48. Saggar S, Tate KR, Feltham CW, Childs CW, Parshotam A (1994) Carbon turnover in a range of allophanic soils amended with 14C-labelled glucose. Soil Biol Biochem 26:1263–1271CrossRefGoogle Scholar
  49. Saiya-Cork KR, Sinsabaugh RL, Zak DR (2002) The effects of long-term nitrogen deposition on extracellular enzyme activity in an Acer saccharum forest soil. Soil Biol Biochem 34:1309–1315CrossRefGoogle Scholar
  50. Saviozzi A, Levi-Minzi R, Cardelli R, Riffaldi R (2001) A comparison of soil quality in adjacent cultivated, forest and native grassland soils. Plant Soil 233:251–259CrossRefGoogle Scholar
  51. Schimel JP, Weintraub MN (2003) The implications of exoenzyme activity on microbial carbon and nitrogen limitation in soil: a theoretical model. Soil Biol Biochem 35:549–563CrossRefGoogle Scholar
  52. Schlesinger WH (1977) Carbon balance in terrestrial detritus. Annu Rev Ecol Syst 8:51–81CrossRefGoogle Scholar
  53. Scott-Denton LE, Rosenstiel TN, Monson RK (2005) Differential controls by climate and substrate over the heterotrophic and rhizospheric components of soil respiration. Glob Change Biol 11:1–12CrossRefGoogle Scholar
  54. Sinsabaugh RL, Carreiro MM, Alvarez S (2002) Enzyme and microbial dynamics during litter decomposition. In: Burns R (ed) Enzymes in the environment. Dekker, New York, pp 249–266Google Scholar
  55. Sinsabaugh RL, Gallo ME, Lauber C, Waldrop M, Zak DR (2005) Extracellular enzyme activities and soil carbon dynamics for northern hardwood forests receiving simulated nitrogen deposition. Biogeochemistry 75:201–215CrossRefGoogle Scholar
  56. Sponseller RA (2007) Precipitation pulses and soil CO2 flux in a Sonoran Desert ecosystem. Glob Change Biol 13:426–436CrossRefGoogle Scholar
  57. Stelzer RS, Lamberti GA (2001) Effects of n:P ratio and total nutrient concentration on stream periphyton community structure, biomass, and elemental composition. Limnol Oceanogr 46:356–367CrossRefGoogle Scholar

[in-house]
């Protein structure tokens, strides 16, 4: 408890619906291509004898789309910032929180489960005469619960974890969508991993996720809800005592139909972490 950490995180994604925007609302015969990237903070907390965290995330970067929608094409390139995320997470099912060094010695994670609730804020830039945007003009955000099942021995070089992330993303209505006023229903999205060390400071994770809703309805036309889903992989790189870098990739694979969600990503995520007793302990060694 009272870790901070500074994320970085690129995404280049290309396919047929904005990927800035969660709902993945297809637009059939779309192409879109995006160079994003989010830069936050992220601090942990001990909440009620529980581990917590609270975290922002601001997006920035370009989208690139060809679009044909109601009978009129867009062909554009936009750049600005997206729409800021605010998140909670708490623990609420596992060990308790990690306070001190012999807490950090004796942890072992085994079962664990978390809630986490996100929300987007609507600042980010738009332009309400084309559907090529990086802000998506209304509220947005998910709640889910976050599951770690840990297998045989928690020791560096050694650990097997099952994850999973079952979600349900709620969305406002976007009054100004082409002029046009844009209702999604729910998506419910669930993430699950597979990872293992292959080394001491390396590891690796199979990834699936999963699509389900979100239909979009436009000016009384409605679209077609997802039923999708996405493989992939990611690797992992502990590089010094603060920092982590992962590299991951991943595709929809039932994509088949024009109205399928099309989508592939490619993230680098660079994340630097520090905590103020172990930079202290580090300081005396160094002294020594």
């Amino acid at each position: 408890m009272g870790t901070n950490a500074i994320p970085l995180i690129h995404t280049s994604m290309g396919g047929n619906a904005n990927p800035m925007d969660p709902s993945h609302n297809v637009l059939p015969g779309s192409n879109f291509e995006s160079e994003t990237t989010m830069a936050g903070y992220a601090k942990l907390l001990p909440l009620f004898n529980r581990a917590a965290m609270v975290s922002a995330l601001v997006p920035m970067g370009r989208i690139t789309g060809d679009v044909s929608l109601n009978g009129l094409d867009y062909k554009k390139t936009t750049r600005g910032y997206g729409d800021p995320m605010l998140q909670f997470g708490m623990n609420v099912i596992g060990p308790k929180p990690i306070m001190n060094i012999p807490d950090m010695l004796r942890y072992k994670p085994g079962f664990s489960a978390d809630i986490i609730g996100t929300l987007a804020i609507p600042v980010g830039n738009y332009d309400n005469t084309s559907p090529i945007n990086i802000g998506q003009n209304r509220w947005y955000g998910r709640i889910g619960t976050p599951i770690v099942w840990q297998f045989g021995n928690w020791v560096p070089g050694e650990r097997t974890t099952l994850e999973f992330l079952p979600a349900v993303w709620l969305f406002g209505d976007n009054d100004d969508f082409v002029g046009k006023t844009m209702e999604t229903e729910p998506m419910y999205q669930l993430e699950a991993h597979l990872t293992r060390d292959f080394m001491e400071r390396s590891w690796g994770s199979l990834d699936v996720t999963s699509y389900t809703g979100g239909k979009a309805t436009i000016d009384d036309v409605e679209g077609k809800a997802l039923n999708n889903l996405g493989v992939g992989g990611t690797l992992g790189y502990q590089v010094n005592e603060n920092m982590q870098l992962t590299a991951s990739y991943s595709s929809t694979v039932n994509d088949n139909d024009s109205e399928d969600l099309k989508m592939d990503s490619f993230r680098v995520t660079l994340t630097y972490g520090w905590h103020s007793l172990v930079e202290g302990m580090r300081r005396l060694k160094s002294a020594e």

58. Stursova M, Crenshaw CL, Sinsabaugh RL (2006) Microbial responses to long-term n deposition in a semiarid grassland. Microb Ecol 51:90–98PubMedCrossRefGoogle Scholar
  59. Suding KN, Collins SL, Gough L, Clark C, Cleland EE, Gross KL, Milchunas DG, Pennings S (2005) Functional- and abundance-based mechanisms explain diversity loss due to n ferilization. Proc Natl Acad Sci 102:4387–4392PubMedCrossRefGoogle Scholar
  60. Tilman GD (1984) Plant dominance along an experimental nutrient gradient. Ecology 65:1445–1453CrossRefGoogle Scholar
  61. Tobor-Kaplon MA, Bloem J, Romkens PFAM, d Ruiter PC (2005) Functional stability of microbial communities in contaminated soils. Oikos 111:119–129CrossRefGoogle Scholar
  62. Torn MS, Trumbore SE, Chadwick OA, Vitousek PM, Hendricks DM (1997) Mineral control of soil organic carbon storage and turnover. Nature 389:170–173CrossRefGoogle Scholar
  63. Treseder KK (2004) A meta-analysis of mycorrhizal responses to nitrogen, phosphorus and atmospheric CO2 in field studies. New Phytol 164:347–355CrossRefGoogle Scholar
  64. Vitousek PM, Howarth RW (1991) Nitrogen limitation on land and in the sea: How can it occur? Biogeochemistry 13:87–115CrossRefGoogle Scholar
  65. Waldrop MP, Zak DR, Sinsabaugh RL (2004) Microbial community response to nitrogen deposition in northern forest ecosystems. Soil Biol Biochem 36:1443–1451CrossRefGoogle Scholar
  66. Wedin DA, Tilman D (1996) Influence of nitrogen loading and species composition on the carbon balance of grasslands. Science 274:1720–1723PubMedCrossRefGoogle Scholar

Copyright information

© Springer-Verlag 2007

Authors and Affiliations

  • Lydia H. Zeglin
    • 1
    Email author
  • Martina Stursova
    • 1
  • Robert L. Sinsabaugh
    • 1
  • Scott L. Collins
    • 1
  1. 1.Department of Biology, MSC03 2020University of New MexicoAlbuquerqueUSA

Personalised recommendations